This eventually led to civil war as hundreds of rebel brigades and government forces battled for control of the country.

But the battle isn't just between forces for or against Assad -- the intervention of world powers such as Russia and the United States have contributed to the fighting, BBC reported.

This intervention has turned the country into "a proxy battleground," BBC reported, pitting the Sunni Muslim majority against the Shia Alawite sect, intensifying Islamic State involvement and more.

5. How is the United States involved in the war?

The United States believes Assad is responsible for widespread atrocities and supports Syria's main opposition alliance, the National Coalition, according to BBC.

Since 2014, the United States has conducted air strikes on jihadist groups such as the IS, but has avoided conducting any attacks that could benefit Assad’s forces.

On Thursday, President Donald Trump ordered a cruise-missile attack on a Syrian air base in retaliation for Syria's use of banned chemical weapons that killed at least 75 civilians.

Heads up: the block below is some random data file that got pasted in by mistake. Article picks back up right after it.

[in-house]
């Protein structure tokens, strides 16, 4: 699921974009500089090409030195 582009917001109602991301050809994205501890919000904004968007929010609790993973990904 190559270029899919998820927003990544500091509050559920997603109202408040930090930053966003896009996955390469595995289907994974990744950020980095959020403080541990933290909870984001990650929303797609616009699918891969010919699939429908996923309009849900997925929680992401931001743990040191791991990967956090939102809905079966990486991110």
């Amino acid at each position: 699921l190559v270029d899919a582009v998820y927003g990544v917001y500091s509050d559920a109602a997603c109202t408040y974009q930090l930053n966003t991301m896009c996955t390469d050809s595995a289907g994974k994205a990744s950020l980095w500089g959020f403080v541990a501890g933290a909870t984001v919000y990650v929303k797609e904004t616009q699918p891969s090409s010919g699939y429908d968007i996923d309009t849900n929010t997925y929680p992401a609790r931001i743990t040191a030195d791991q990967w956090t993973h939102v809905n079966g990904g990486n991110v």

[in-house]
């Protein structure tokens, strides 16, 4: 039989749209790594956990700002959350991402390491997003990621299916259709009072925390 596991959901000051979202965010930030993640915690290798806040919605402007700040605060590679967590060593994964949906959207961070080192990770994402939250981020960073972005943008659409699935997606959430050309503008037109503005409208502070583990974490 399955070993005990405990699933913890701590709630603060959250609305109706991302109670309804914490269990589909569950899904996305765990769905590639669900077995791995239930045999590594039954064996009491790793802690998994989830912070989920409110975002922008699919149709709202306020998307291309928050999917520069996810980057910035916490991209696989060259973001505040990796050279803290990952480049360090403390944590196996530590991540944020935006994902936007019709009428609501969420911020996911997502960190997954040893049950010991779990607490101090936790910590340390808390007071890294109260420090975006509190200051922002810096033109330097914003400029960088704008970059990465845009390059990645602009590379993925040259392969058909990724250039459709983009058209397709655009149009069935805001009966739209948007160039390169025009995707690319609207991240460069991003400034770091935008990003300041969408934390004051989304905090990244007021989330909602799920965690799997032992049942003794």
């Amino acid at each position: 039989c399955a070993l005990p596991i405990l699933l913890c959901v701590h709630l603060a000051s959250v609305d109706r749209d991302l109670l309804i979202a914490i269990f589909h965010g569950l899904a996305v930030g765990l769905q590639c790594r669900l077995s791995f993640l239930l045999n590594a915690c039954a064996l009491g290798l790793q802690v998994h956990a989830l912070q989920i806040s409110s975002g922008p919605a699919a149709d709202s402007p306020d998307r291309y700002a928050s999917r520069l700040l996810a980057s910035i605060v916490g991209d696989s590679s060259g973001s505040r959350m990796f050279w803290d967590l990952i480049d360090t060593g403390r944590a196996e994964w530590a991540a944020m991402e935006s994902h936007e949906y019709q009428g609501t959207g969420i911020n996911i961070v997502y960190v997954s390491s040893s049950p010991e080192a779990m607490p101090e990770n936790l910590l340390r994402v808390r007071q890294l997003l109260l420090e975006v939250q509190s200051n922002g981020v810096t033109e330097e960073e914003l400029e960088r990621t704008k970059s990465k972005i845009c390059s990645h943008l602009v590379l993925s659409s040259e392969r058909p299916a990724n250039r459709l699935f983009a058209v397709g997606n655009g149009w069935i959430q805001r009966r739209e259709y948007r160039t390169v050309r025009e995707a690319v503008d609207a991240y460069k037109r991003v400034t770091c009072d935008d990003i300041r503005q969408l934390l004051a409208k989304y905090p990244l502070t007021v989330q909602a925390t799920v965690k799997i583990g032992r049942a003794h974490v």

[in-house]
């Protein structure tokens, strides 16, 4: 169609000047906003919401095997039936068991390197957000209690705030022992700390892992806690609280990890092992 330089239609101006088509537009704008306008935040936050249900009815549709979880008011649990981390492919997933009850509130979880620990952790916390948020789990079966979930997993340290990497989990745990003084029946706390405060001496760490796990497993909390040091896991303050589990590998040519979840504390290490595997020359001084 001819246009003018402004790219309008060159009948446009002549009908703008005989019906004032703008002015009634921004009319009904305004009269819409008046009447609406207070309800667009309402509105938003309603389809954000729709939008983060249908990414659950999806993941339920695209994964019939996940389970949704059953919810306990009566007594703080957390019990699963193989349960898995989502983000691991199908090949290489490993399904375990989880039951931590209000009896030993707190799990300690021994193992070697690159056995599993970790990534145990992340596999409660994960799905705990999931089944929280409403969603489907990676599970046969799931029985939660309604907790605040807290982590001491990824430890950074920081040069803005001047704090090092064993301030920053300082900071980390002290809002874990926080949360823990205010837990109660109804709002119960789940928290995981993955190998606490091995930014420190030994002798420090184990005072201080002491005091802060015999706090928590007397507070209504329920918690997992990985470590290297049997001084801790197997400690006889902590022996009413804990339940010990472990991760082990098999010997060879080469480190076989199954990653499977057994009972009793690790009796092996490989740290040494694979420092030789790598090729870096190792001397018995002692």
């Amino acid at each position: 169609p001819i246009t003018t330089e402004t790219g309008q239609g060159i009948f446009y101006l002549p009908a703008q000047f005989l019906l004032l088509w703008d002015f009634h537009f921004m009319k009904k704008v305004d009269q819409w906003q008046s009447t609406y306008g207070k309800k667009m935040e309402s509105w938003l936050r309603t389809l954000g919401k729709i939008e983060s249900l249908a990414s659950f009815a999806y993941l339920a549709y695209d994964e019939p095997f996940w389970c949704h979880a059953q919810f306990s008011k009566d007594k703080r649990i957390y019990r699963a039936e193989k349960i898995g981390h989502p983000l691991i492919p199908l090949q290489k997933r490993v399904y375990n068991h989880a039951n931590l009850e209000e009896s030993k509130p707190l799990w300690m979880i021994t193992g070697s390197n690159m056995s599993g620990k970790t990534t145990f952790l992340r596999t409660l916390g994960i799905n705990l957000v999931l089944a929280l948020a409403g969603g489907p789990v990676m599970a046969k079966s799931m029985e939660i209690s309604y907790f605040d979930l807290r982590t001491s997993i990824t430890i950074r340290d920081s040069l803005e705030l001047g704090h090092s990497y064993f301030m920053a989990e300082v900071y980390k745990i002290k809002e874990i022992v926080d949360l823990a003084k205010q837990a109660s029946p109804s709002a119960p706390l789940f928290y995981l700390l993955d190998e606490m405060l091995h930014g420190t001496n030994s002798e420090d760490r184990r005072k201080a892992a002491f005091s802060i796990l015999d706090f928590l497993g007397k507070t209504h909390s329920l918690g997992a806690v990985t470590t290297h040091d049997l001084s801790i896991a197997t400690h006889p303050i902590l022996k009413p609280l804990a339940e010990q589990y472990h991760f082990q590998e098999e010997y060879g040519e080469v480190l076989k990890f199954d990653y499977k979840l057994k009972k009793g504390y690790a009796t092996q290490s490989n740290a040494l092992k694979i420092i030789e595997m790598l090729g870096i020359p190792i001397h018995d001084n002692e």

6. How many Syrians have died as a result of the war?

Hundreds of thousands of Syrians have died, the Atlanta Journal-Constitution previously reported. In the city of Aleppo alone, anywhere from 250,000 to 270,000 people have been killed, according to humanitarian organizations and United Nations estimates.

>> Related: Image of injured 'Aleppo boy' shared on social media; brings home reality of Syrian airstrikes

In August 2015, the United Nations stopped counting casualties.

7. How many refugees have fled the country and how many are in America?

According to the U.N., there were 5,022,731 registered Syrian refugees as of April 5, 2017.

>> Related: How Syrian refugees get to come to America

They have tried to relocate in Turkey, Jordan, Lebanon and western countries, including the United States.

Since 2012, according to the Office of Refugee Resettlement, a total of 14,333 Syrians have been resettled in the United States as of January 2017.